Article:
Incapacity Planning – It’s all in the Details

Mar 6, 2015 11:09:00 AM

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A client who experiences a critically disabling event has to navigate and manage many obstacles, both physical and emotional. One question, however, that an incapacitated client should not have to ask is “Who will see that my estate continues to be well managed and that my wishes will be followed?” 

With careful planning, a client can be sure that safeguards are in place to provide continuity in the management of his or her estate. In the Revocable Living Trust, incapacity provisions can be added, granting the Durable Power of Attorney for Property specific duties and responsibilities while the client is incapacitated. In this way, a client is able to appoint a person they trust and assign them precise duties. Without these  provisions, there is a high probability that temporary guardianship or conservatorship would be appointed through the probate court process. In the absence of a clear client directive, this probate court (often referred to as “Living Probate”) is there to protect the incapacitated client’s interests; however, the process can be costly, time-consuming and, best intentions notwithstanding, the court’s appointment of a guardian/conservator may not be well attuned to the client’s wishes.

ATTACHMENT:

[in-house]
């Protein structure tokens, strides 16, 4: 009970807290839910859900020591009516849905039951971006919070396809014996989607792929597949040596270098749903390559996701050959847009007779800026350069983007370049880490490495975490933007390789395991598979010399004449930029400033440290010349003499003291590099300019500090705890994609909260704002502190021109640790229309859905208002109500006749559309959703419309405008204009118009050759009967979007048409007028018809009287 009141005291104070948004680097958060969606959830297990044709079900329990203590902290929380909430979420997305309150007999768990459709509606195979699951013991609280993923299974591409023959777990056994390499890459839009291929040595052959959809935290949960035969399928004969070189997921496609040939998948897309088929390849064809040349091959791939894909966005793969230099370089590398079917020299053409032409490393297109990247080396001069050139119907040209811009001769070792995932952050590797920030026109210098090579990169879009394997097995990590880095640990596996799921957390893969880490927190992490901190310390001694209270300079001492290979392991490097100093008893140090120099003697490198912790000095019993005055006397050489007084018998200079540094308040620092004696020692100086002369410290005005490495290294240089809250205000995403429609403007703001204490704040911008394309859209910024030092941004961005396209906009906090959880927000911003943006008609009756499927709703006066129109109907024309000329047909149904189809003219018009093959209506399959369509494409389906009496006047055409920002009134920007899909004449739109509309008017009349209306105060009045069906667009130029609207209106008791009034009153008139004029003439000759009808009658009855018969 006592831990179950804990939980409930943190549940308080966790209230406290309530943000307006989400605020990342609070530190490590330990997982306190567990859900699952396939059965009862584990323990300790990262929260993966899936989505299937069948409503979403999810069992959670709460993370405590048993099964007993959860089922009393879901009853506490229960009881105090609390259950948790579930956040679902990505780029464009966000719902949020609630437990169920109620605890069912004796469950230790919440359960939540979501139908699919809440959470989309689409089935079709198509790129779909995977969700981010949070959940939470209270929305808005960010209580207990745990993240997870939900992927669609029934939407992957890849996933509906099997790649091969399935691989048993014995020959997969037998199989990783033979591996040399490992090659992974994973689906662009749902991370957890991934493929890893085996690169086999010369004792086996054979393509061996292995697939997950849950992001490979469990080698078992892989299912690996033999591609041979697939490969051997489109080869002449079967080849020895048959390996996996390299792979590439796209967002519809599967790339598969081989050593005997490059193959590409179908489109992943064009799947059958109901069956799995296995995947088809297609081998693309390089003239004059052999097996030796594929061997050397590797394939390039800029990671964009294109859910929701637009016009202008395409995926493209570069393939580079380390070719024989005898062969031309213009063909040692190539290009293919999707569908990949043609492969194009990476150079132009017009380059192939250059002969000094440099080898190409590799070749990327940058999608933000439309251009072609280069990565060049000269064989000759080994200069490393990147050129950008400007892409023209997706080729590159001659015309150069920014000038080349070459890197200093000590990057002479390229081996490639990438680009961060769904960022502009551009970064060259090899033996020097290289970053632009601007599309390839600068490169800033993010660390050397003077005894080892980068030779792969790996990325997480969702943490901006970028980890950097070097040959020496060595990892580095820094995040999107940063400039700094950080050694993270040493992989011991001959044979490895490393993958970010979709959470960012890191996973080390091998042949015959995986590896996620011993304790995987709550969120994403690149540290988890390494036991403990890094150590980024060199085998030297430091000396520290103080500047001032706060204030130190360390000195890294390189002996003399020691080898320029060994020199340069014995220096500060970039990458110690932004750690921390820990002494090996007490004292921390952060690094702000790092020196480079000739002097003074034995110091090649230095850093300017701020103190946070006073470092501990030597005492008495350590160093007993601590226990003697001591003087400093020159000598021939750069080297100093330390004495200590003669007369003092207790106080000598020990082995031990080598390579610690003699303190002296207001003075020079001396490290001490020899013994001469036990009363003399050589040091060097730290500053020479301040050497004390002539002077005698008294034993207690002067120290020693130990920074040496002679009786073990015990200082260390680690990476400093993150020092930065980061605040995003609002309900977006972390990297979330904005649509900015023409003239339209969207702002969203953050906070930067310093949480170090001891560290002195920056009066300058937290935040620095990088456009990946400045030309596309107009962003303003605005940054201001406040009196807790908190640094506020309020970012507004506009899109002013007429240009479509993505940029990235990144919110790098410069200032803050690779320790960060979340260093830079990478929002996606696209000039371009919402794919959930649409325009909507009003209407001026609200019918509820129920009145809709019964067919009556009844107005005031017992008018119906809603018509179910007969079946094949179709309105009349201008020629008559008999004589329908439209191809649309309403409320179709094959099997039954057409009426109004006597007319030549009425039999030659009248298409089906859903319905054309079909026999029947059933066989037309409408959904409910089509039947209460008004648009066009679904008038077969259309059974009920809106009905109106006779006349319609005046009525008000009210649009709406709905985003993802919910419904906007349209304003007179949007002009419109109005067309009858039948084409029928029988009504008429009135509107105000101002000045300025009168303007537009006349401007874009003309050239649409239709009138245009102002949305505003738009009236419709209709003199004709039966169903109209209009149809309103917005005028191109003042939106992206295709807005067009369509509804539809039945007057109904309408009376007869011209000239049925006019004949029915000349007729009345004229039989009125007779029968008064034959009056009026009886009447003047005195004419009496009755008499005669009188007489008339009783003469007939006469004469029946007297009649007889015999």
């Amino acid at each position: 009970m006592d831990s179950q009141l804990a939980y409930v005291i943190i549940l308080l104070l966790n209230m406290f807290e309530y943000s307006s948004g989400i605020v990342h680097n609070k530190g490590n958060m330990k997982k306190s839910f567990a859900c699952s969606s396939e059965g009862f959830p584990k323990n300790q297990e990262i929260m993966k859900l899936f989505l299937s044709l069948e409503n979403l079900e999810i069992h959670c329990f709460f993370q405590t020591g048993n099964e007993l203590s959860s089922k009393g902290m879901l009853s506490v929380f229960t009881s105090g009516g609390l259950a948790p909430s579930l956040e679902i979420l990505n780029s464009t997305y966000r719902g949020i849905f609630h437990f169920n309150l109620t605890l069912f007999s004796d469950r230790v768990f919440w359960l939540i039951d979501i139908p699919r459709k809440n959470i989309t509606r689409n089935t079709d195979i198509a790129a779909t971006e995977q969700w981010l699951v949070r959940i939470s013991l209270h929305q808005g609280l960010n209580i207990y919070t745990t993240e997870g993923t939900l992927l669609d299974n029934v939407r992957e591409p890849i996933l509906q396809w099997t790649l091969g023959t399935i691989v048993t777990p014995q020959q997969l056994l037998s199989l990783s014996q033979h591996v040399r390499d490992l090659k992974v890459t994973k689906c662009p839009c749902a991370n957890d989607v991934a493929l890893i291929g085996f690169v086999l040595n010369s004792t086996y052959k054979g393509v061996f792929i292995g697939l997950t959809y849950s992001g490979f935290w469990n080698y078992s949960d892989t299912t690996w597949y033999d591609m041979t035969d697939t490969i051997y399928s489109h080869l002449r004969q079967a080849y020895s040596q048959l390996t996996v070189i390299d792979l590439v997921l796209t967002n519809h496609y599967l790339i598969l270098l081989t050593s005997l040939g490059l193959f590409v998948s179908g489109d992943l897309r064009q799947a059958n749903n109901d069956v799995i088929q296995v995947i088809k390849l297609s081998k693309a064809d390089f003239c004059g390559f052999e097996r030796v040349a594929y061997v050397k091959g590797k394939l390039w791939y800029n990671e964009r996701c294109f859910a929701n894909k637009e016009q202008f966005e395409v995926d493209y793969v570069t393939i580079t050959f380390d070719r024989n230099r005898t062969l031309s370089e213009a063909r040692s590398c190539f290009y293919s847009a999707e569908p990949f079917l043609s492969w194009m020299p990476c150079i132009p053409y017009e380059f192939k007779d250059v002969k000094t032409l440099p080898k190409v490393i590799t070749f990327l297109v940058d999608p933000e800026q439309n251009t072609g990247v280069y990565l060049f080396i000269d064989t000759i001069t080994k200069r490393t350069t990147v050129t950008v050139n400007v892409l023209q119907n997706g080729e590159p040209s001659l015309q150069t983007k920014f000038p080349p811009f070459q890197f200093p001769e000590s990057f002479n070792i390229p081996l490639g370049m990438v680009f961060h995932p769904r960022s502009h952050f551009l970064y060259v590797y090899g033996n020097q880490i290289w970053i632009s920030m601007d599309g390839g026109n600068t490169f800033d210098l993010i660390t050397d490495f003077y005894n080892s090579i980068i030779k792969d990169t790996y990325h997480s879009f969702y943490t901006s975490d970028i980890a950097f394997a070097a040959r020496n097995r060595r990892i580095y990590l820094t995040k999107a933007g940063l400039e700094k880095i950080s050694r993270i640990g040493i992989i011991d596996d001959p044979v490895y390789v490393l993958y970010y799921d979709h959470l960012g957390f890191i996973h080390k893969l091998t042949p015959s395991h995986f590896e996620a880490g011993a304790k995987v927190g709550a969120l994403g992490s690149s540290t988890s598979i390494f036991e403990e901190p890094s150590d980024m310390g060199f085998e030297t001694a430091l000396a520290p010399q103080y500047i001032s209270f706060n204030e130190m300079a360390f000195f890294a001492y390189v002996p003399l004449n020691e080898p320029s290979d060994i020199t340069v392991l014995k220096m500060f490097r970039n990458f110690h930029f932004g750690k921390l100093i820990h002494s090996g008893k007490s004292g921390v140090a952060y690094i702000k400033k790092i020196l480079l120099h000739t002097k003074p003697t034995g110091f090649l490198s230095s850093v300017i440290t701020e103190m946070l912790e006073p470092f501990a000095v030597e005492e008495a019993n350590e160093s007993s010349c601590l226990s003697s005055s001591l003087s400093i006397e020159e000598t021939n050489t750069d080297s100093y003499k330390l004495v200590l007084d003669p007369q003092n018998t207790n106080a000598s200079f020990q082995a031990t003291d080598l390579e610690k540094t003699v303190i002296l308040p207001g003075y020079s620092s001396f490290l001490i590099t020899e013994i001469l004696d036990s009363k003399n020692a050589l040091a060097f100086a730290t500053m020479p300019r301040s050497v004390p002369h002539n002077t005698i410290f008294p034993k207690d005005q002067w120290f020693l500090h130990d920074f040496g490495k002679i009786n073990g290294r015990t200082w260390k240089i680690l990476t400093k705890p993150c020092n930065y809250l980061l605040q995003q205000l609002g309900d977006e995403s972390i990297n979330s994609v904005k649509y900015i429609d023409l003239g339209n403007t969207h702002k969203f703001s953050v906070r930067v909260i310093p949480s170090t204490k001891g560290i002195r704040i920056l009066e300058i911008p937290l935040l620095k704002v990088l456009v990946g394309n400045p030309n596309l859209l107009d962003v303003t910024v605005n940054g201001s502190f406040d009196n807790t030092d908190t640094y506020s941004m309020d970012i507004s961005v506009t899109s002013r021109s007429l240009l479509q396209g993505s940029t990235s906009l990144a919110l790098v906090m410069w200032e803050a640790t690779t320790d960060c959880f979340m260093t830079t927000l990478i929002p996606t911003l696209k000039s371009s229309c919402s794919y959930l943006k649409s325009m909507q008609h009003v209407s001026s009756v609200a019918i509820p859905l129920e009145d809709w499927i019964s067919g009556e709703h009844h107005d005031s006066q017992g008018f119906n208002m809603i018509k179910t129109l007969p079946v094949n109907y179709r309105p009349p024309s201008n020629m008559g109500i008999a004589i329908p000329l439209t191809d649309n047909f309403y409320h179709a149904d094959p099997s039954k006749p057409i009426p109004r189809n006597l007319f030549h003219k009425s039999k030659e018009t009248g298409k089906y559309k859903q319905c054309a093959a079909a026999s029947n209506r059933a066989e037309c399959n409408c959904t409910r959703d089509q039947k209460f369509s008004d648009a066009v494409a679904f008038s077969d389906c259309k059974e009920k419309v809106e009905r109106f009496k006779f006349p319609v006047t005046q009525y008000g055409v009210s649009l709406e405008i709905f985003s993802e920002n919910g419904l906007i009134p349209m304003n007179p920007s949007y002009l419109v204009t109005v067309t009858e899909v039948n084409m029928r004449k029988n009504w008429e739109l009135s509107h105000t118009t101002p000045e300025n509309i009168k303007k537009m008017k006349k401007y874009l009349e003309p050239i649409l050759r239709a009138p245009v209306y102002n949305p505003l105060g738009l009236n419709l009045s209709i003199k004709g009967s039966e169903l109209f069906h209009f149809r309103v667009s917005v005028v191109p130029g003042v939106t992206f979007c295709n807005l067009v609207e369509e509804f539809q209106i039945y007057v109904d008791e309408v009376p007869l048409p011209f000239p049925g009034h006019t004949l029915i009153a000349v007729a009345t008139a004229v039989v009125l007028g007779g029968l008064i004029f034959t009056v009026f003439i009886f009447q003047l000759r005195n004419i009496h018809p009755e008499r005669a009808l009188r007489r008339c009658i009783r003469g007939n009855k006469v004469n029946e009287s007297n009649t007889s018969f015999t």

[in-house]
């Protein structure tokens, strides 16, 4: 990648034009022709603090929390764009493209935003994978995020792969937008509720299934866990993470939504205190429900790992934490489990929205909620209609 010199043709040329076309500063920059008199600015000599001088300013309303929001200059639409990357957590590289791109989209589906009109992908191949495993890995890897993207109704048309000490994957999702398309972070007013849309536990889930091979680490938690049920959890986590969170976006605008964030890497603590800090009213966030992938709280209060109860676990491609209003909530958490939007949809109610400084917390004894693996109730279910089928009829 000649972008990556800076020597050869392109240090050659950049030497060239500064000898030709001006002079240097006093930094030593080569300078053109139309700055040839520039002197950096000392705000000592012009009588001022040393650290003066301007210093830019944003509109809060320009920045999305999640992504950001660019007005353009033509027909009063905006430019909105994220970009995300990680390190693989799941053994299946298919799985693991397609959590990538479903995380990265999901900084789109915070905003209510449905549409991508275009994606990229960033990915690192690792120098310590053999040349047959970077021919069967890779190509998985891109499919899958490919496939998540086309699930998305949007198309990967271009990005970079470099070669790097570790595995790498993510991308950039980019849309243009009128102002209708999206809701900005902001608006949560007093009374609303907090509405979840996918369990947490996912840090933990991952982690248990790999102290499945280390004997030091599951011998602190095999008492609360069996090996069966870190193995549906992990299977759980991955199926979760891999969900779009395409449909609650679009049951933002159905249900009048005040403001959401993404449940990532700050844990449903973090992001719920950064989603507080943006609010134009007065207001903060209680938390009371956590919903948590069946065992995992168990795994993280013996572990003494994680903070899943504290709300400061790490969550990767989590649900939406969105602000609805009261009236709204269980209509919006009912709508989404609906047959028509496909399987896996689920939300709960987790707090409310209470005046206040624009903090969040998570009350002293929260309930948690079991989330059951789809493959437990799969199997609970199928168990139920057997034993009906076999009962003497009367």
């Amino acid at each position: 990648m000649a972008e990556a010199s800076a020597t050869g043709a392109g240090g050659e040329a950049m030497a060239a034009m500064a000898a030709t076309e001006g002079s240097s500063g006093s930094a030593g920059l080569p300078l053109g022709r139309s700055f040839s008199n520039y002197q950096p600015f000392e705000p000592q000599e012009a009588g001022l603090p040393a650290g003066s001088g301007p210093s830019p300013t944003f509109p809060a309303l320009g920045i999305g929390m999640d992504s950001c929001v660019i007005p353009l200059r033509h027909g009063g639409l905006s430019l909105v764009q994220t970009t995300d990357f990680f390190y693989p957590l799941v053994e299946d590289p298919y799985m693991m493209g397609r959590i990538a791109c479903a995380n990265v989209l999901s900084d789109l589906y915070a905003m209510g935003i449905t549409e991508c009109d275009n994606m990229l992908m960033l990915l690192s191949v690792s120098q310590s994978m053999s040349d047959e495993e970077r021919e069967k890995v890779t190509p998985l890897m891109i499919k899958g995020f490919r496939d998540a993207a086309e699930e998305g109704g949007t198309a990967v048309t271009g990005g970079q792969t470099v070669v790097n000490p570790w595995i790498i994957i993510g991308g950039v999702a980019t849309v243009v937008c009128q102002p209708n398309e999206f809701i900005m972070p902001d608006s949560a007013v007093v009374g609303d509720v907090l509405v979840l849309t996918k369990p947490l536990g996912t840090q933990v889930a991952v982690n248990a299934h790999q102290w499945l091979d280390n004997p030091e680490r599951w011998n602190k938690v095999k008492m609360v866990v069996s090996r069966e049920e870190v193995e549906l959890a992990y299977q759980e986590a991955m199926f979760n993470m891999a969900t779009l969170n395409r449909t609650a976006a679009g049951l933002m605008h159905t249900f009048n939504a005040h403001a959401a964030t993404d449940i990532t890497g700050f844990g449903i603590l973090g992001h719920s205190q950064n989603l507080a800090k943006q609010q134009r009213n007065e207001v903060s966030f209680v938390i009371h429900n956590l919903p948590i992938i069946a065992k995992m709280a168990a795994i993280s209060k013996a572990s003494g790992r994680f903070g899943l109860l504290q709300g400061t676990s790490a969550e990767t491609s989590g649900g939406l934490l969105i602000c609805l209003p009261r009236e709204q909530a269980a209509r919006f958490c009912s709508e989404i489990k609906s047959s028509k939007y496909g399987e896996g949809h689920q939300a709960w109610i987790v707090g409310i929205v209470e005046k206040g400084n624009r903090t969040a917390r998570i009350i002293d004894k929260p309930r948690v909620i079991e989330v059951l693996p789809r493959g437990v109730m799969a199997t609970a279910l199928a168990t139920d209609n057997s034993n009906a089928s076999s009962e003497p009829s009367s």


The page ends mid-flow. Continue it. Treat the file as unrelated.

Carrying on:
In planning for incapacity, it is always a question of balance between two objectives: empowering the appointed guardian (agent) and protecting the interests of the principal (client). How to achieve the proper balance? It’s in the details and specificity is key. As an estate planning professional, you want to empower the agent to make decisions for the client with the least amount of delay. You also want to establish all appropriate limits to that power. This may include, for example, the appointment of a committee that can review the guardian’s decisions to assure that they are consistent with the client’s wishes. You also want to be sure that the client’s condition of incapacity is carefully and appropriately evaluated (e.g., “upon written review of two physicians”). As in most estate planning considerations, there is not a single solution for incapacity planning. Guide the discussion with your client to determine his or her priorities and most compelling needs. Then tailor a plan for incapacity that  successfully balances the twin goals of empowering the agent and protecting the client.

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